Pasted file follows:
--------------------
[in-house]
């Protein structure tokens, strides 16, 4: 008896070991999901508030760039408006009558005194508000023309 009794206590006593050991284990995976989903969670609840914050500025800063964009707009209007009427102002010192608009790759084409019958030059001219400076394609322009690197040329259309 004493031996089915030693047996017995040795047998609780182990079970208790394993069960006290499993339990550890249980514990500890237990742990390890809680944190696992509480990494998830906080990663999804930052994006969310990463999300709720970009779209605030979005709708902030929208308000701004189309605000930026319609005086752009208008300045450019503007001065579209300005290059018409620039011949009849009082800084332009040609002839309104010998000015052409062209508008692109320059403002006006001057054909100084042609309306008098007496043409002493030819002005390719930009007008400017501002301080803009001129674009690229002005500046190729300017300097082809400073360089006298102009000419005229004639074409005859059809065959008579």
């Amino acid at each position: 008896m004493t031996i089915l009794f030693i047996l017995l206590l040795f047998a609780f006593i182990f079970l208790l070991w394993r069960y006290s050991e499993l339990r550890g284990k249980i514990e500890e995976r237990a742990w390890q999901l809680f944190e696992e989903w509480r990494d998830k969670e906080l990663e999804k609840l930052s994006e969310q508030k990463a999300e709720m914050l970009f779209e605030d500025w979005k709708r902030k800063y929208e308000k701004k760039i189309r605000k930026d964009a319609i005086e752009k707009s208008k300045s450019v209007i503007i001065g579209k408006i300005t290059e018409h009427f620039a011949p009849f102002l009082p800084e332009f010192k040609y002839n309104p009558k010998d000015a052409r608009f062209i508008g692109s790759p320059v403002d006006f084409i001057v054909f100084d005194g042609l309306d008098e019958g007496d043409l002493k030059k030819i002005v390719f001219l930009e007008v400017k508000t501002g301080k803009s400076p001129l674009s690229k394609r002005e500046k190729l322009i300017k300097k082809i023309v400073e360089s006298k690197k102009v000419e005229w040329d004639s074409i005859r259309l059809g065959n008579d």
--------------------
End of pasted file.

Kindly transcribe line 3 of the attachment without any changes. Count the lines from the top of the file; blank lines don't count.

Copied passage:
């Amino acid at each position: 008896m004493t031996i089915l009794f030693i047996l017995l206590l040795f047998a609780f006593i182990f079970l208790l070991w394993r069960y006290s050991e499993l339990r550890g284990k249980i514990e500890e995976r237990a742990w390890q999901l809680f944190e696992e989903w509480r990494d998830k969670e906080l990663e999804k609840l930052s994006e969310q508030k990463a999300e709720m914050l970009f779209e605030d500025w979005k709708r902030k800063y929208e308000k701004k760039i189309r605000k930026d964009a319609i005086e752009k707009s208008k300045s450019v209007i503007i001065g579209k408006i300005t290059e018409h009427f620039a011949p009849f102002l009082p800084e332009f010192k040609y002839n309104p009558k010998d000015a052409r608009f062209i508008g692109s790759p320059v403002d006006f084409i001057v054909f100084d005194g042609l309306d008098e019958g007496d043409l002493k030059k030819i002005v390719f001219l930009e007008v400017k508000t501002g301080k803009s400076p001129l674009s690229k394609r002005e500046k190729l322009i300017k300097k082809i023309v400073e360089s006298k690197k102009v000419e005229w040329d004639s074409i005859r259309l059809g065959n008579d």